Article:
How many emails do you get in a day? On average, I receive almost 200 and that doesn’t include the 50 or 60 that Microsoft Outlook, in its infinite wisdom, determines are really junk. Let me break that down a bit more…if you assume I get 85% between 7 a.m. and 7 p.m.—that’s 170 emails or about 14 per hour. That’s one email every 4 minutes. I know that’s way too many and I should probably reset my spam filter settings—but for the sake of this blog—please read on….
So how does one tackle the problem of so much email? Like most of you, I scan my inbox (mostly on my phone at work) for mail that I think is important based on: (1) who the sender is [trust]; (2) what the subject line is [relevance or intrigue]; or, (3) if it’s flagged or marked important or urgent by someone I know [also trust]. For these, I either flag them or read them right away. The rest usually stack up until I’m at my desk and can scan them while talking on the phone or doing something else. In my head, I’m making fast determinations of which ones to read and which ones to delete. If I’m not sure whether it’s important or not, I usually delete it.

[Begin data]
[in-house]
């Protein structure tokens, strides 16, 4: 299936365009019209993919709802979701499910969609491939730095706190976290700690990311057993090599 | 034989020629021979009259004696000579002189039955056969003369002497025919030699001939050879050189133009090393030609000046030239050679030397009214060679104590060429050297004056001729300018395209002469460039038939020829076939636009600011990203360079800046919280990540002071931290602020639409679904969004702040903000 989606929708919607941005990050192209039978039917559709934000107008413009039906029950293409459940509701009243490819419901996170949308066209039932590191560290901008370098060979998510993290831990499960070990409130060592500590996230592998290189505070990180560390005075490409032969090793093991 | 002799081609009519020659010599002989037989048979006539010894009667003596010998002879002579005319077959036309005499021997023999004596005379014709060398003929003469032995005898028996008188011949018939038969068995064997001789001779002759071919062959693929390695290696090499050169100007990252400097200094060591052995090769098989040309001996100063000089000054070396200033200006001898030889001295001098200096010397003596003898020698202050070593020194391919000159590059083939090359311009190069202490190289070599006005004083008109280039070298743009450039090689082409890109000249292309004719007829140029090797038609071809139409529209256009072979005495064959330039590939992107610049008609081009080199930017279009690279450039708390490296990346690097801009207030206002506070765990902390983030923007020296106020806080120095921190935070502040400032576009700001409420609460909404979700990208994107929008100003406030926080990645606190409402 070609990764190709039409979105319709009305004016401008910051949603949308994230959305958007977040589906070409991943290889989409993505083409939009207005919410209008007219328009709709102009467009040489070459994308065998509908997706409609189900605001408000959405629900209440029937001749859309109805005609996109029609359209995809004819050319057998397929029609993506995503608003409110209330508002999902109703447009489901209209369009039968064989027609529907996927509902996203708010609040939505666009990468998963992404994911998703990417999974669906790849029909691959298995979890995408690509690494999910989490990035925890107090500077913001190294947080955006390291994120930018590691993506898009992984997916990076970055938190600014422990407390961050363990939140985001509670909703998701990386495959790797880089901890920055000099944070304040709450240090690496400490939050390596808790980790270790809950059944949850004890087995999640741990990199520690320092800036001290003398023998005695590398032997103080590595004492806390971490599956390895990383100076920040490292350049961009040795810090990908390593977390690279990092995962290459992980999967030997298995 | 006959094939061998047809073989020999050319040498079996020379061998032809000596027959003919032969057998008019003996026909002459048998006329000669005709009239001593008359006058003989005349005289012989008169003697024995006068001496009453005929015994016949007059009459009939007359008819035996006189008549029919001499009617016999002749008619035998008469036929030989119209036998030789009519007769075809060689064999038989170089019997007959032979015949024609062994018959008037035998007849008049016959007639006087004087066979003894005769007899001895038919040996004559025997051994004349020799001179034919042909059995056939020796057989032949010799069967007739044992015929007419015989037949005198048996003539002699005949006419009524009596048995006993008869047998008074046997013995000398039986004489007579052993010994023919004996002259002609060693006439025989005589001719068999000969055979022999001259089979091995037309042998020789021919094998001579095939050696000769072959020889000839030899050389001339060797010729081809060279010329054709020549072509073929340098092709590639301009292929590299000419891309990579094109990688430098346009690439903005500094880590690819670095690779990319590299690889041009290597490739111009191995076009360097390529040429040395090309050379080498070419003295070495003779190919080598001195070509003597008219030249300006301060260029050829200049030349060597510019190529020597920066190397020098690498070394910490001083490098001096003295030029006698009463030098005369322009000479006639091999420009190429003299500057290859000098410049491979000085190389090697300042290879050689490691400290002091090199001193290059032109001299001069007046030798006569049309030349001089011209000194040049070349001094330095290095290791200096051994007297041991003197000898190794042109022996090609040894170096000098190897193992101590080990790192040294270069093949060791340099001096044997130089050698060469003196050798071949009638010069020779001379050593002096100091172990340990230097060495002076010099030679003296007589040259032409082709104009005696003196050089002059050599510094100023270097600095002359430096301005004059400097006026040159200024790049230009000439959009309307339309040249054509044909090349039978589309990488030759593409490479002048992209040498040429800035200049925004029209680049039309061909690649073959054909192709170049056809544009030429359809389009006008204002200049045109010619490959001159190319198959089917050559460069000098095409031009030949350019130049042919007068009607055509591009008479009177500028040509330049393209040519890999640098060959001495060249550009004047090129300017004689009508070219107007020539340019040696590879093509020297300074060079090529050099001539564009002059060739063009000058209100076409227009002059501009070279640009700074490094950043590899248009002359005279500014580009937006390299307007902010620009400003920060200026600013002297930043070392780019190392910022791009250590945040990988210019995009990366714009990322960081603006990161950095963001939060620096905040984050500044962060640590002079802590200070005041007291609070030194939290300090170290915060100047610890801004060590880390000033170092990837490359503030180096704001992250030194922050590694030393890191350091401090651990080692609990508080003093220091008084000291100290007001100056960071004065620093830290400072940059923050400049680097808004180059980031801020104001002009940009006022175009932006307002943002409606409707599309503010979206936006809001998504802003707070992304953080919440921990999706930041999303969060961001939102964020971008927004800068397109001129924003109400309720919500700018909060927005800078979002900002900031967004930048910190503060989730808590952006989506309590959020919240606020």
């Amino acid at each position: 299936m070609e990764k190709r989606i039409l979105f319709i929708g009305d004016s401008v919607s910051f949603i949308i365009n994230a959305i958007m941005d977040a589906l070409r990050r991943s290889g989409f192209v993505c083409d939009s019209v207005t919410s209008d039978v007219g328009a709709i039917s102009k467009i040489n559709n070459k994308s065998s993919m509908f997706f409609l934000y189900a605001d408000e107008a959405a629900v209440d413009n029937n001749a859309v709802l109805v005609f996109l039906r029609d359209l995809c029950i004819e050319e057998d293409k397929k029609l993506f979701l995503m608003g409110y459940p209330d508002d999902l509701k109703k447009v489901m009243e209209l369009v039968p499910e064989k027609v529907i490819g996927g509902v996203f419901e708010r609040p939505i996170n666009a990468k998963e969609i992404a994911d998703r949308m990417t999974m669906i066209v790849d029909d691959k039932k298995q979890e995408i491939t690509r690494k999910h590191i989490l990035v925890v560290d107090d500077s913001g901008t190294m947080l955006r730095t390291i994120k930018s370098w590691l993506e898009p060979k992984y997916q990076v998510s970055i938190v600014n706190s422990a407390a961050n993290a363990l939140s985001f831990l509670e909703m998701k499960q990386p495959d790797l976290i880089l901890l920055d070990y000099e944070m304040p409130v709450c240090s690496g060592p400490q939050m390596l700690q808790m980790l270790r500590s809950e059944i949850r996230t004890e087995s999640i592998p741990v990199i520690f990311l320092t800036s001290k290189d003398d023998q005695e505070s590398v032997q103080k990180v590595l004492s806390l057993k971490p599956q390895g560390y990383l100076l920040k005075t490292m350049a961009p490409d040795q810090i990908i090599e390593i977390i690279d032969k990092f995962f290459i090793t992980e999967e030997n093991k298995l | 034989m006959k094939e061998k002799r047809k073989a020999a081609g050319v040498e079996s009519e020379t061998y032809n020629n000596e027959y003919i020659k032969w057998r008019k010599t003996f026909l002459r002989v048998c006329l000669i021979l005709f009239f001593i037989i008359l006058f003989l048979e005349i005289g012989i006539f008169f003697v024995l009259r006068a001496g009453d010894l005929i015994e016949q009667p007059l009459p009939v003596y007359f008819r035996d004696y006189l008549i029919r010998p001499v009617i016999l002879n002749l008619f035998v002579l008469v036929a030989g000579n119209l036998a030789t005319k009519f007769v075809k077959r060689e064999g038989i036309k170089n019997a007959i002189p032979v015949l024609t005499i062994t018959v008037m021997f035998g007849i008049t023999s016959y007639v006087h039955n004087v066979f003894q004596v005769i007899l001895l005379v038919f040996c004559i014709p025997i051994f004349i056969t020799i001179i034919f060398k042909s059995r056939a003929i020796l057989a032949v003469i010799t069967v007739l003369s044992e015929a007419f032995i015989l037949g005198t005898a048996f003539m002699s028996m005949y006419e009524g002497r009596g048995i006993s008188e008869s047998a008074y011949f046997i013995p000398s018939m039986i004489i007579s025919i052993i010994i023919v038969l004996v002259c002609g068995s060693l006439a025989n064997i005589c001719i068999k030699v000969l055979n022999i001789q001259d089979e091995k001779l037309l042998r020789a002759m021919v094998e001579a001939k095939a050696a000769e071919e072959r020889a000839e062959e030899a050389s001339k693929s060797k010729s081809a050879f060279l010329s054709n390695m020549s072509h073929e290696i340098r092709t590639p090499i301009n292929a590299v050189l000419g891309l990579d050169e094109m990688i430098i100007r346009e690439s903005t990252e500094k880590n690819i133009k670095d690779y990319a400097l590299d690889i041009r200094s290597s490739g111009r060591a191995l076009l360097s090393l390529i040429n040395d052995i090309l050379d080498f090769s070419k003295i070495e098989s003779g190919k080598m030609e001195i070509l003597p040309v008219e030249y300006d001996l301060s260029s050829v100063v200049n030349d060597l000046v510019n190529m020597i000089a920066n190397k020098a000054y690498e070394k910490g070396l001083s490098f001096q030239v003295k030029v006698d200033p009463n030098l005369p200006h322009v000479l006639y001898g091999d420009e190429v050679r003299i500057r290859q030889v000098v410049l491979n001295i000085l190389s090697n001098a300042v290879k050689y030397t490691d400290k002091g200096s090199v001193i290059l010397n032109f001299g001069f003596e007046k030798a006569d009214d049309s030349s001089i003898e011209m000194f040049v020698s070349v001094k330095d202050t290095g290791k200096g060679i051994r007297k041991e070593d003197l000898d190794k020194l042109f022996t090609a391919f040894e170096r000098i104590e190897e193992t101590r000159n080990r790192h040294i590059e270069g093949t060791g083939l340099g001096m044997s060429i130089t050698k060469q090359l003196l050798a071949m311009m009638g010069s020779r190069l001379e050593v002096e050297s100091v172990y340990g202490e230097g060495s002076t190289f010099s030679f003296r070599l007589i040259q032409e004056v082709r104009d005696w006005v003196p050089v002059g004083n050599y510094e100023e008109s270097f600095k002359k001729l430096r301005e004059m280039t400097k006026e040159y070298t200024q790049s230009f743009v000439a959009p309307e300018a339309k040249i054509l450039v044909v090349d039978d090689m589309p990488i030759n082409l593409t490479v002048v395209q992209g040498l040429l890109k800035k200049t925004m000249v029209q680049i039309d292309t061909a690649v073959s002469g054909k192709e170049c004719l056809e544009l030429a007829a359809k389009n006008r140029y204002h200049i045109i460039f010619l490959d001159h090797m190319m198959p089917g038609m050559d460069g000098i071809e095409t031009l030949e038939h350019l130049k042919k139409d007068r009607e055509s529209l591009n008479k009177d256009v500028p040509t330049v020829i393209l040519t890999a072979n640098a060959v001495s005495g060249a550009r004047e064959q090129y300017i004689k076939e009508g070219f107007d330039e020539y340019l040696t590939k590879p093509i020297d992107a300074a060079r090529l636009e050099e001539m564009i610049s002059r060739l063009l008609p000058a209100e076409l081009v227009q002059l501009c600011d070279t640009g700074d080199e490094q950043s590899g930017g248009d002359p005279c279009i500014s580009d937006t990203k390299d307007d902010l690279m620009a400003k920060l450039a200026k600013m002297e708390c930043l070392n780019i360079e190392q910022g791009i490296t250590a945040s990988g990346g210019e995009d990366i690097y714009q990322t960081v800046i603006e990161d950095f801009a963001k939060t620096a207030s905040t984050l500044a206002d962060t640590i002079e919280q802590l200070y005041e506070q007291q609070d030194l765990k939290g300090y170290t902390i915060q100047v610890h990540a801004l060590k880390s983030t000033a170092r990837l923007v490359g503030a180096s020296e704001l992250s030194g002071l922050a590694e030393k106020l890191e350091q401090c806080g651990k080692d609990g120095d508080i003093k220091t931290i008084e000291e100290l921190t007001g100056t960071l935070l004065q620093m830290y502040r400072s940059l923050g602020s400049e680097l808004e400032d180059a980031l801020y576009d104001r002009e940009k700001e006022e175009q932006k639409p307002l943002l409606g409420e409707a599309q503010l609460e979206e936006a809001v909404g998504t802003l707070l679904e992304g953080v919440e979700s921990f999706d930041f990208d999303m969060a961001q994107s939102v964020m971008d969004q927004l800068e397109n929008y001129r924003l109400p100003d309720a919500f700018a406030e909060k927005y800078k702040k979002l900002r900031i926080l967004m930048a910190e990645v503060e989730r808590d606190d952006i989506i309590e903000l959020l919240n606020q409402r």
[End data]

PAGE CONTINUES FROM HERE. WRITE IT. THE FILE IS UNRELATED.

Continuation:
So what does that say about me? And what does that say about email, in general?
About me? I’m sure I’m deleting and/or not reading a lot of email that may be important. My attention span looks something like this…
About email in general? It’s definitely not what it used to be. It used to be a powerful productivity tool. I could connect and report on important things with lots of people on my schedule without actually having to make small talk. Now, it’s a time suck. In fact, I stress out when I haven’t checked email all day and have to tackle the 100+ emails stacked up in my inbox.
So, how do you connect with someone like me if you’re not already in my circle of trust?
There are a lot of places you can learn stuff about me: our website, LinkedIn, Facebook, and websites for boards I sit on or organizations I’m a member of.
Sure, that takes time and energy. But, if you’re not really invested in getting to know me—a representative of your broader audience—then you probably shouldn’t take it personally when I send your email to the delete or junk folder.